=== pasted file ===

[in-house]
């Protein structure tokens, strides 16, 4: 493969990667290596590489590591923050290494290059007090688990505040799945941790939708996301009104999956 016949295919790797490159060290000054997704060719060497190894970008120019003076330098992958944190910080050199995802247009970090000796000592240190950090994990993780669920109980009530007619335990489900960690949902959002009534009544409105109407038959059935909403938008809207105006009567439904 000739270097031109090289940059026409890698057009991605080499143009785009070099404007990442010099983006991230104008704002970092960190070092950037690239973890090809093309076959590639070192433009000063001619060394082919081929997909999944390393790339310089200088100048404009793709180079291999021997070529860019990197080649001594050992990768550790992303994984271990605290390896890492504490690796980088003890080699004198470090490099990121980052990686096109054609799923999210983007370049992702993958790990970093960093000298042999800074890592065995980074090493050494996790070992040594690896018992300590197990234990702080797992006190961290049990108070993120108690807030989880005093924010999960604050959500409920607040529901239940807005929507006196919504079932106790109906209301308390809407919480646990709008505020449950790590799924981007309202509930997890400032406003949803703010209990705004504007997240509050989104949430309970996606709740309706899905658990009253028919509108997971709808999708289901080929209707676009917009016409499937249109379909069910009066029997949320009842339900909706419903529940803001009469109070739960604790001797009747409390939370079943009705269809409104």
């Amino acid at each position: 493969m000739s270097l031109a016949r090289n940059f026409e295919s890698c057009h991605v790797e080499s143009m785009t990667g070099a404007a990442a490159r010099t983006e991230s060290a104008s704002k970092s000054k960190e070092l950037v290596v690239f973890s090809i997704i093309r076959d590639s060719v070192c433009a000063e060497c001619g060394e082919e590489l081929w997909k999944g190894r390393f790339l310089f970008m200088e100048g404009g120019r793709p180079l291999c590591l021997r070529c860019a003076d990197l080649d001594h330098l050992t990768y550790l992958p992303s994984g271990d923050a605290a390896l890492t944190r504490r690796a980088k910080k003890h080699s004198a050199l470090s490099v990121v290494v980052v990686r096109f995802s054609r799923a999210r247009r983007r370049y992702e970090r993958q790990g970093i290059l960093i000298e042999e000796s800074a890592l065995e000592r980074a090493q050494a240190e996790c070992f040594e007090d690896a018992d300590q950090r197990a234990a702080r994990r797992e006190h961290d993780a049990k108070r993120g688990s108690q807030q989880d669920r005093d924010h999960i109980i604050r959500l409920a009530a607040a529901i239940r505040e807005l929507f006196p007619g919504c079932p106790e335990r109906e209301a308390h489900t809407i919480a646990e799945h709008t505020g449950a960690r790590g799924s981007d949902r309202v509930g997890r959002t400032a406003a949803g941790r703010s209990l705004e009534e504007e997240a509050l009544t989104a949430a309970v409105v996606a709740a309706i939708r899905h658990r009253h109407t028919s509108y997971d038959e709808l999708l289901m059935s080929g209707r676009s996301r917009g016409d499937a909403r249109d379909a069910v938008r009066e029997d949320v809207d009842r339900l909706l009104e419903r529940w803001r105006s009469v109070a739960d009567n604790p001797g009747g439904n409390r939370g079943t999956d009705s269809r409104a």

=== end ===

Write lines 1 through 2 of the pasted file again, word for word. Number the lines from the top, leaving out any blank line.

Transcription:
[in-house]
């Protein structure tokens, strides 16, 4: 493969990667290596590489590591923050290494290059007090688990505040799945941790939708996301009104999956 016949295919790797490159060290000054997704060719060497190894970008120019003076330098992958944190910080050199995802247009970090000796000592240190950090994990993780669920109980009530007619335990489900960690949902959002009534009544409105109407038959059935909403938008809207105006009567439904 000739270097031109090289940059026409890698057009991605080499143009785009070099404007990442010099983006991230104008704002970092960190070092950037690239973890090809093309076959590639070192433009000063001619060394082919081929997909999944390393790339310089200088100048404009793709180079291999021997070529860019990197080649001594050992990768550790992303994984271990605290390896890492504490690796980088003890080699004198470090490099990121980052990686096109054609799923999210983007370049992702993958790990970093960093000298042999800074890592065995980074090493050494996790070992040594690896018992300590197990234990702080797992006190961290049990108070993120108690807030989880005093924010999960604050959500409920607040529901239940807005929507006196919504079932106790109906209301308390809407919480646990709008505020449950790590799924981007309202509930997890400032406003949803703010209990705004504007997240509050989104949430309970996606709740309706899905658990009253028919509108997971709808999708289901080929209707676009917009016409499937249109379909069910009066029997949320009842339900909706419903529940803001009469109070739960604790001797009747409390939370079943009705269809409104």